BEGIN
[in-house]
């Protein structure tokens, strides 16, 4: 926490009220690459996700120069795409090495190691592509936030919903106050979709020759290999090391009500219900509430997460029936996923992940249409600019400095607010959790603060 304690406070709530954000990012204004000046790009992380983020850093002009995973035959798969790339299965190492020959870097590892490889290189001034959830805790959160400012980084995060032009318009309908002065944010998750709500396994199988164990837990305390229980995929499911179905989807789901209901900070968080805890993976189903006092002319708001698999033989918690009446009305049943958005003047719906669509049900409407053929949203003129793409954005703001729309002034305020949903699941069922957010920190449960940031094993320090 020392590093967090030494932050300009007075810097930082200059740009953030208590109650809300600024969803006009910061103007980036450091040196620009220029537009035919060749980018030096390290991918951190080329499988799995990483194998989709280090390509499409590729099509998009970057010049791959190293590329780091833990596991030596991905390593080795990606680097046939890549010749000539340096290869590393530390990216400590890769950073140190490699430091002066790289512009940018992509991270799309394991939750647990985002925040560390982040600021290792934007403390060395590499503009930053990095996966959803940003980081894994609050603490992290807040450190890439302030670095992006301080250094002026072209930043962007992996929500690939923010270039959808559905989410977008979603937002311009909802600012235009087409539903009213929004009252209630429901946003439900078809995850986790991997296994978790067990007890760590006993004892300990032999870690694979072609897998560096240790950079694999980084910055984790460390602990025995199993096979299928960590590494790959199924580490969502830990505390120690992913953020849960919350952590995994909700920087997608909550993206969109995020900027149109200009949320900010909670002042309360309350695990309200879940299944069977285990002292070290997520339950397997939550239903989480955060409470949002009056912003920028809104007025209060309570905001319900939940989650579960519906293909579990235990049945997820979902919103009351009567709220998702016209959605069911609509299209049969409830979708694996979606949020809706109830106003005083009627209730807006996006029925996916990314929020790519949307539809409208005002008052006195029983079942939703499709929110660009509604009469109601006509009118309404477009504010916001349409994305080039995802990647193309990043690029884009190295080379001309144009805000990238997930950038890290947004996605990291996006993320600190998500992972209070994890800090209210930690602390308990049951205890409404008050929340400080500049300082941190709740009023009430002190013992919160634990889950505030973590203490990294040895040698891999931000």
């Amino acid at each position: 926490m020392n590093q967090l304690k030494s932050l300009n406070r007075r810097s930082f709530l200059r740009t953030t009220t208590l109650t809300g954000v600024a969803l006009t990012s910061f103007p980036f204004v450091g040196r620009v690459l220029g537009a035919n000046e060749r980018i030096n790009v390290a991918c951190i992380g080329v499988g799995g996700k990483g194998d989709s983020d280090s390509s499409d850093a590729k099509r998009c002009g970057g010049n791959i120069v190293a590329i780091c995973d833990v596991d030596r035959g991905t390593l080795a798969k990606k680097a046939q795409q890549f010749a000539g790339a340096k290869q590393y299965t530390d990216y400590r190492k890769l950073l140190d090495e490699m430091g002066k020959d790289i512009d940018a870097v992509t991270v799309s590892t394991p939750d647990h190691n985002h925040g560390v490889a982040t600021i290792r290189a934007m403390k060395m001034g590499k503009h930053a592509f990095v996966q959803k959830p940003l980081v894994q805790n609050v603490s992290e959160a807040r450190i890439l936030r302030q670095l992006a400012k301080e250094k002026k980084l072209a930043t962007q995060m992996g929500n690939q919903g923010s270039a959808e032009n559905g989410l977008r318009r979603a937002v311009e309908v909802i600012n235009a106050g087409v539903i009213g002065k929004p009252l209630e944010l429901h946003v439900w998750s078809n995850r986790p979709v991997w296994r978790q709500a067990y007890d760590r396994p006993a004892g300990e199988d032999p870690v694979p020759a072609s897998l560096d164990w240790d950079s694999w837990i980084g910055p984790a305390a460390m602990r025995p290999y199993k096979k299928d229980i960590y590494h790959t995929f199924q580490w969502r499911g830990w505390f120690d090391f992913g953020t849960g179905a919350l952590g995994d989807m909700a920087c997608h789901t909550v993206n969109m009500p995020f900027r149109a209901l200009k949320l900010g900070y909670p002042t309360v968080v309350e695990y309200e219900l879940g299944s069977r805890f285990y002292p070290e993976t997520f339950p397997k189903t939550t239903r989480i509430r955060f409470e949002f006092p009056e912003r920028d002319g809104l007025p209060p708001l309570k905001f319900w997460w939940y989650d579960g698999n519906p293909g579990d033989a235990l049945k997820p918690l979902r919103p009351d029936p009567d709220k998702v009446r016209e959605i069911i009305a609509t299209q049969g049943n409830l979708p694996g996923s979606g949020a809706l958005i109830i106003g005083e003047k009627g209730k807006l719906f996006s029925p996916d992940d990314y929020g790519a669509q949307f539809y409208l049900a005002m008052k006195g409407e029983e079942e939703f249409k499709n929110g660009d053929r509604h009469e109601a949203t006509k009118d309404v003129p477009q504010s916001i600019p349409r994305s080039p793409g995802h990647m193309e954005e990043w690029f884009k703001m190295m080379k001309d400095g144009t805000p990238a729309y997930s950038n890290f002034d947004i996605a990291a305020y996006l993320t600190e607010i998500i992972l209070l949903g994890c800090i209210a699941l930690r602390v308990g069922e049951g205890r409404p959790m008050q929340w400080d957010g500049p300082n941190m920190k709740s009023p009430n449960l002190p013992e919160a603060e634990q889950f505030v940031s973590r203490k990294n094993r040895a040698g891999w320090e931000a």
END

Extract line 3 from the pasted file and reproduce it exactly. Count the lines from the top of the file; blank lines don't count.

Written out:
């Amino acid at each position: 926490m020392n590093q967090l304690k030494s932050l300009n406070r007075r810097s930082f709530l200059r740009t953030t009220t208590l109650t809300g954000v600024a969803l006009t990012s910061f103007p980036f204004v450091g040196r620009v690459l220029g537009a035919n000046e060749r980018i030096n790009v390290a991918c951190i992380g080329v499988g799995g996700k990483g194998d989709s983020d280090s390509s499409d850093a590729k099509r998009c002009g970057g010049n791959i120069v190293a590329i780091c995973d833990v596991d030596r035959g991905t390593l080795a798969k990606k680097a046939q795409q890549f010749a000539g790339a340096k290869q590393y299965t530390d990216y400590r190492k890769l950073l140190d090495e490699m430091g002066k020959d790289i512009d940018a870097v992509t991270v799309s590892t394991p939750d647990h190691n985002h925040g560390v490889a982040t600021i290792r290189a934007m403390k060395m001034g590499k503009h930053a592509f990095v996966q959803k959830p940003l980081v894994q805790n609050v603490s992290e959160a807040r450190i890439l936030r302030q670095l992006a400012k301080e250094k002026k980084l072209a930043t962007q995060m992996g929500n690939q919903g923010s270039a959808e032009n559905g989410l977008r318009r979603a937002v311009e309908v909802i600012n235009a106050g087409v539903i009213g002065k929004p009252l209630e944010l429901h946003v439900w998750s078809n995850r986790p979709v991997w296994r978790q709500a067990y007890d760590r396994p006993a004892g300990e199988d032999p870690v694979p020759a072609s897998l560096d164990w240790d950079s694999w837990i980084g910055p984790a305390a460390m602990r025995p290999y199993k096979k299928d229980i960590y590494h790959t995929f199924q580490w969502r499911g830990w505390f120690d090391f992913g953020t849960g179905a919350l952590g995994d989807m909700a920087c997608h789901t909550v993206n969109m009500p995020f900027r149109a209901l200009k949320l900010g900070y909670p002042t309360v968080v309350e695990y309200e219900l879940g299944s069977r805890f285990y002292p070290e993976t997520f339950p397997k189903t939550t239903r989480i509430r955060f409470e949002f006092p009056e912003r920028d002319g809104l007025p209060p708001l309570k905001f319900w997460w939940y989650d579960g698999n519906p293909g579990d033989a235990l049945k997820p918690l979902r919103p009351d029936p009567d709220k998702v009446r016209e959605i069911i009305a609509t299209q049969g049943n409830l979708p694996g996923s979606g949020a809706l958005i109830i106003g005083e003047k009627g209730k807006l719906f996006s029925p996916d992940d990314y929020g790519a669509q949307f539809y409208l049900a005002m008052k006195g409407e029983e079942e939703f249409k499709n929110g660009d053929r509604h009469e109601a949203t006509k009118d309404v003129p477009q504010s916001i600019p349409r994305s080039p793409g995802h990647m193309e954005e990043w690029f884009k703001m190295m080379k001309d400095g144009t805000p990238a729309y997930s950038n890290f002034d947004i996605a990291a305020y996006l993320t600190e607010i998500i992972l209070l949903g994890c800090i209210a699941l930690r602390v308990g069922e049951g205890r409404p959790m008050q929340w400080d957010g500049p300082n941190m920190k709740s009023p009430n449960l002190p013992e919160a603060e634990q889950f505030v940031s973590r203490k990294n094993r040895a040698g891999w320090e931000a």